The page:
September is National Cholesterol Awareness Month. And while you should be aware of your cholesterol levels and what affects them every month, it doesn’t hurt to give it a little extra attention now and again.
First, it’s a good idea to know what constitutes healthy and unhealthy cholesterol levels. The American Heart Association has an established range for your daily cholesterol intake:
– Less than 200 mg/dL is considered healthy.
– 200 to 239 mg/dL is borderline high cholesterol.
– 240 mg/dL and above is an unhealthy cholesterol level.
Many foods can contribute to an increase in your unhealthy cholesterol levels, but what you may not know is that some foods actually have the opposite effect. Yes, instead of medications and supplements, sometimes actual natural nourishment is the solution. (more…)
By day, Maris Callahan is a publicist in New York City. In her spare time, she is a freelance writer and food blogger at In Good Taste, a blog about cooking and eating good healthy food when you’re busy or on-the-go (with a few indulgences, because everyone needs those!) When she isn’t cooking or writing she enjoys running, knitting, photography and a good latte.
Anyone who has been on a diet has probably heard the golden rule of weight reduction: burn more calories than you eat. Though there are a variety of diets that suit different lifestyles, taste buds and appetites, many health professionals would agree that a low-calorie diet combined with exercise is a reliable way to shed pounds.
So then why do they tell us to eat olive oil? By reading the nutrition label, one might think that olive oil should be considered an occasional indulgence and used sparingly. The good news is that dieters don’t need to pass on the heart-healthy antioxidant source in order to maintain or lose weight. (more…)
Any healthy diet should include a rich variety of foods from all groups to ensure you’re giving your body all of the nutrients it needs. Bob Greene, creator of the Best Life Diet, recommends these five Super Foods. He says while all foods provide vitamins and minerals, these little gems should appear on your plate as often as possible.
1. Olive Oil
Ditch your old cooking oil and switch to Olive Oil. It can raise the good cholesterol and lower the bad cholesterol, has a light and delicious flavor and can be used to cook nearly every meal you make. Request your food be cooked in olive oil at restaurants.
Countries like the U.S. who eat an animal-fat rich diet are more likely to have cancer. Soy is an ideal source of protein, is easy to prepare and can take on the flavor of anything you want. Best of all, it can decrease your chance of heart disease or cancer.
Grill them, bake them, put them in a soup, pasta, salad or kabob- any way you slice them, mushrooms are good to eat and good for you. They are packed with antioxidants, potassium and Vitamin B.
4. Walnuts, almonds and nut butters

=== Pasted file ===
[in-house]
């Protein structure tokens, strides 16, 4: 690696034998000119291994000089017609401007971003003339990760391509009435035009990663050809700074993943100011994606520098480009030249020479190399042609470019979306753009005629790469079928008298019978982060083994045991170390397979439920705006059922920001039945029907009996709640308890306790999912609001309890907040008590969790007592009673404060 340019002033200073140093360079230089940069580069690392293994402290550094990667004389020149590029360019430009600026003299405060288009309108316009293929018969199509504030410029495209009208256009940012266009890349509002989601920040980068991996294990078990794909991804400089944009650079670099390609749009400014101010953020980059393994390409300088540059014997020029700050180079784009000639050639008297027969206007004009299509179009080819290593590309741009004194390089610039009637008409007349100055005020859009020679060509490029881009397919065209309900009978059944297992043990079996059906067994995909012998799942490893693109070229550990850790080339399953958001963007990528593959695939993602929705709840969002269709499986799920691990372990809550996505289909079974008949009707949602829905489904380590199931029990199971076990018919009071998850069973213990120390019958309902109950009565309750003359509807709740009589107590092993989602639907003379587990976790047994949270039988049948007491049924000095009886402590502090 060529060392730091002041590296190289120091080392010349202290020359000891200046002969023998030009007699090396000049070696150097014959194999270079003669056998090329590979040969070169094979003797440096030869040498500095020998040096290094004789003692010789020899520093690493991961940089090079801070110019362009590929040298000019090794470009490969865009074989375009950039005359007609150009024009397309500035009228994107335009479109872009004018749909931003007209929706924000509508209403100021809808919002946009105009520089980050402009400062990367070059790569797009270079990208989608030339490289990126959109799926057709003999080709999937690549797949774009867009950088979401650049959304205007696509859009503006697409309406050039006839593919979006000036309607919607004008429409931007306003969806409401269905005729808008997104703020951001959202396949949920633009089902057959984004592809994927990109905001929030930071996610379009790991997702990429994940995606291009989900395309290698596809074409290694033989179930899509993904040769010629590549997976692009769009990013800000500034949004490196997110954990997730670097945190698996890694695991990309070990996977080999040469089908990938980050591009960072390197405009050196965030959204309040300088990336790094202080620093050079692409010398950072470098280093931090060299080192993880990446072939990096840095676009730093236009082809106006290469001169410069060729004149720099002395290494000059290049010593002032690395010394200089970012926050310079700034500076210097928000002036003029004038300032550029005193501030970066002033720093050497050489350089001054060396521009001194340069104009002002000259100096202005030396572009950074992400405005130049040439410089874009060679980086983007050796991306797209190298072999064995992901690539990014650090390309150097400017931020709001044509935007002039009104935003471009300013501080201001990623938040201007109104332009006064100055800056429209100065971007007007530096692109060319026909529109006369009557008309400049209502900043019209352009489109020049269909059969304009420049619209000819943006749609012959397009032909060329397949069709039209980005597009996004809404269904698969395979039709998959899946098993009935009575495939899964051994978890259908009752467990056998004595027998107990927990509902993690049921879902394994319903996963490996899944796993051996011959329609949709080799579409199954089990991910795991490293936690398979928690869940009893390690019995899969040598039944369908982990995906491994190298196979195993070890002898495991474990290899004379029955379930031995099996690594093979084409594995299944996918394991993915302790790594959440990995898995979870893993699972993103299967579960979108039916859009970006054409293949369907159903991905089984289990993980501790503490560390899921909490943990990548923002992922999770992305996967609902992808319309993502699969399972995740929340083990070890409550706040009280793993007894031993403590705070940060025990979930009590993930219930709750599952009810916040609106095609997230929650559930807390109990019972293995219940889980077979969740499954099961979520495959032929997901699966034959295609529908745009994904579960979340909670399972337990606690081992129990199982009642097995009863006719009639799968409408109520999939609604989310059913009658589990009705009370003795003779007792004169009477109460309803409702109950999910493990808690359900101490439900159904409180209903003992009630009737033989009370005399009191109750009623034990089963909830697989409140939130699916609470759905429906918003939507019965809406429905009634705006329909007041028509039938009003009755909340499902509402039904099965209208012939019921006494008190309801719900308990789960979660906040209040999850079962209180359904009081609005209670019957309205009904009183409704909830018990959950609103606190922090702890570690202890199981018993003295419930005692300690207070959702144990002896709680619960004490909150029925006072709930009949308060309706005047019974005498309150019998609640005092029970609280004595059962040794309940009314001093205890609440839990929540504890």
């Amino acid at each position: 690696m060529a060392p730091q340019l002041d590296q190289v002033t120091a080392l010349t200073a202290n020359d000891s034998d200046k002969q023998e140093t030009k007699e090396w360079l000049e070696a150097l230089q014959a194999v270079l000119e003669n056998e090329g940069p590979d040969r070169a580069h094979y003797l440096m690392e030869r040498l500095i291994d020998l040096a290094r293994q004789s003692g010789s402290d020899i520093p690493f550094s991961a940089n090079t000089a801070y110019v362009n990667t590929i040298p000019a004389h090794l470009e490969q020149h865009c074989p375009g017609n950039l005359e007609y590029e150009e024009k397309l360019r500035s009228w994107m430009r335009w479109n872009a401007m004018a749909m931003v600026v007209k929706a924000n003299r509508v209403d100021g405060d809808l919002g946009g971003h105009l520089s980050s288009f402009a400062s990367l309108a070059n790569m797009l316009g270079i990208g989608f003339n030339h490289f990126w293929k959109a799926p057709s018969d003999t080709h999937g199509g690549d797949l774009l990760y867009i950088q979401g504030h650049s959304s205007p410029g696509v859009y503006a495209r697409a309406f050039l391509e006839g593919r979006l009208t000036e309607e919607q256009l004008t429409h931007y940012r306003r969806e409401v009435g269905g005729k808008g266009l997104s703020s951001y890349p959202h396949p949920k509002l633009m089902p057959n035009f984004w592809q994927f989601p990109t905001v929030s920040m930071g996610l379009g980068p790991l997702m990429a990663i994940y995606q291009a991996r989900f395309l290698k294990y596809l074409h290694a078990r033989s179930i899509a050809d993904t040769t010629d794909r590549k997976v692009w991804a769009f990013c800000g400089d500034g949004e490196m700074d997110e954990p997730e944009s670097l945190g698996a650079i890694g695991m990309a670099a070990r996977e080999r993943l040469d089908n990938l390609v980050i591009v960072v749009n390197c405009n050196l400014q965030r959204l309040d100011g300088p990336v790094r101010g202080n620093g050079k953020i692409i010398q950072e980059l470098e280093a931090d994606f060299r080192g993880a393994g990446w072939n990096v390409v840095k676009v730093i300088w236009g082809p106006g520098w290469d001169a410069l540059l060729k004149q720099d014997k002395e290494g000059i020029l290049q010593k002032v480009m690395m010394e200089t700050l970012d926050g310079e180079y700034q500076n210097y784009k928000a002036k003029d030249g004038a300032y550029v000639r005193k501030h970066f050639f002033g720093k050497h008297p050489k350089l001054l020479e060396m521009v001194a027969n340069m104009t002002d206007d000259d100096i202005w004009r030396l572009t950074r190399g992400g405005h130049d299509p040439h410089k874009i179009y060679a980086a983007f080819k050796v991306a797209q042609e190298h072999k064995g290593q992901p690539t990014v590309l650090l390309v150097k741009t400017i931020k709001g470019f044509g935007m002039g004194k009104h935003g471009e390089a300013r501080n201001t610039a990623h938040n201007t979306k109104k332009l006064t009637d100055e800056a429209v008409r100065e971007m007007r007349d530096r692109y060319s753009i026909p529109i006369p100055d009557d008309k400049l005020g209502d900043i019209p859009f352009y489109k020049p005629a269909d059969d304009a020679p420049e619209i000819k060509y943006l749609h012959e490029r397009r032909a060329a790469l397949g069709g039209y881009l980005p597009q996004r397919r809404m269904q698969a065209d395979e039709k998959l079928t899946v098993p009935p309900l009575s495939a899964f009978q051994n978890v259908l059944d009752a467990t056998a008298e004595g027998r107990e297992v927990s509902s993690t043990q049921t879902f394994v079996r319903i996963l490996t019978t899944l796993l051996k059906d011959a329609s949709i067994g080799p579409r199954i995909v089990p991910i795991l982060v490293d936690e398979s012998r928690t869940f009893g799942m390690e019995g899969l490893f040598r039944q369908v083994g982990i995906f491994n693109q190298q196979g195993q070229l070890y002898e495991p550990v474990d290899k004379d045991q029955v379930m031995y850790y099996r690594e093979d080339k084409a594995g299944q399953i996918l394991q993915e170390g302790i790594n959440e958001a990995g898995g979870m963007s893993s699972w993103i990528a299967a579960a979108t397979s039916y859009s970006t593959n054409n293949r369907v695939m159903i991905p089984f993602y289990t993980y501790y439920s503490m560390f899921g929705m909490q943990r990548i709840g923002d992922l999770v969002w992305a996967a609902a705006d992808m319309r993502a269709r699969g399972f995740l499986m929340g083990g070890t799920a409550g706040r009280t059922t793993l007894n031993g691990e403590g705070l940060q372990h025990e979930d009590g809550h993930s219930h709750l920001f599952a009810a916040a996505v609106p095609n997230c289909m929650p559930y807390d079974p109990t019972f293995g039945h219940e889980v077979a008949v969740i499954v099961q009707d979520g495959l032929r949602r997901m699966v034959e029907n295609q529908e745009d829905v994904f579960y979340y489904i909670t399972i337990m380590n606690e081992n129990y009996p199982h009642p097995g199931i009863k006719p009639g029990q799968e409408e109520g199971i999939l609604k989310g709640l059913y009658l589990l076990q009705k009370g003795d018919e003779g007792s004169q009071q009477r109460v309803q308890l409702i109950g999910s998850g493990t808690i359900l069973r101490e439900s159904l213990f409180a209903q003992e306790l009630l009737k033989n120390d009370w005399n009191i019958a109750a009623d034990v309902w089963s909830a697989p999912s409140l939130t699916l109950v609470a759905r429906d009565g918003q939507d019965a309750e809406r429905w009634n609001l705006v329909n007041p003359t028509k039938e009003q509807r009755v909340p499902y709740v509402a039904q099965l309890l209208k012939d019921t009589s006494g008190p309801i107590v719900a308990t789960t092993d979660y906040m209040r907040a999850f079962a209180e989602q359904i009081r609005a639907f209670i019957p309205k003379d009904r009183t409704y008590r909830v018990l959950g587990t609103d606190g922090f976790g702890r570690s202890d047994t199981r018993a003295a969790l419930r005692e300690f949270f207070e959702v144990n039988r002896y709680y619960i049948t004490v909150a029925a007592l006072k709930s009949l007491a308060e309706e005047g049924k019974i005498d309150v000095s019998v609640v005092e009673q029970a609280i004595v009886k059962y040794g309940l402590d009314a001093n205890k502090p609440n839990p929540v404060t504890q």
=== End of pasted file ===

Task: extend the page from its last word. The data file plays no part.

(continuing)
While the calorie count might be high in nuts, they offer healthy fats, protein and fiber. Eat a handful of nuts as a snack or enjoy an almond butter sandwich for lunch. You’ll be amazed at all the nutrients such a small food can provide.
The egg is one of the most versatile foods and has been one of the most controversial. No longer is the egg our enemy. Eggs promote eye health, contain 6g protein, 9 amino acids and 5g of “good fat”, actually work to prevent stroke and heart disease and provide Vitamin D.
Learn more about Super Foods from the original Super Foods list from Dr. Steven Pratt.
You may have heard about the latest news that came out this past week regarding the fat content of our favorite non-stick cooking sprays. These sprays are made of oil, often vegetable oil, so they most certainly contain fat. In fact, one can of your favoring spray can contain more than 800 calories! The longer you spray, the more fat and calories you’re adding to your scrambled eggs or stir-fry. If this item is a dietary kitchen essential of yours, spray once and get your finger off the trigger quickly.
New varieties, made of olive and canola oils, are more frequently available at the grocery store.
According to new research, a Mediterranean diet may help Alzheimer’s patients live longer. For those of us on the younger side, it’s also great for your heart health.
So what’s all the fuss about the food eaten in this beautiful region of the world?
The Mediterranean diet is loaded with fruits, vegetables, grains and olive oil, and more fish than red meat. That’s not totally alien to what the rest of us think of as a healthy diet.
Another staple to the diet is moderate consumption of red wine, which is probably largely responsible for its trendiness.
Regardless of what your motivation may be, here is a rundown as to why it can be such a healthy diet choice:
The core to the healthfulness of the diet is how low it is in saturated fats. There is plenty of fat, but usually in the form of olive oil, nuts and fish, which has the much-touted omega-3 fatty acids.
Now to the wine… having a glass with your dinner has been shown to have health benefits. Red wine contains antioxidants, which can help fight heart disease. A glass (or up to two for men) can also lower cholesterol. New information is coming out that it may even be good for reducing your risk for diabetes.
Of course, this isn’t the only way to eat your way to great health. But if the idea of olive oil, moderate amounts of bread and pasta, with a little wine and lots of fruits and veggies sounds tantalizing to you, then you should explore your options further.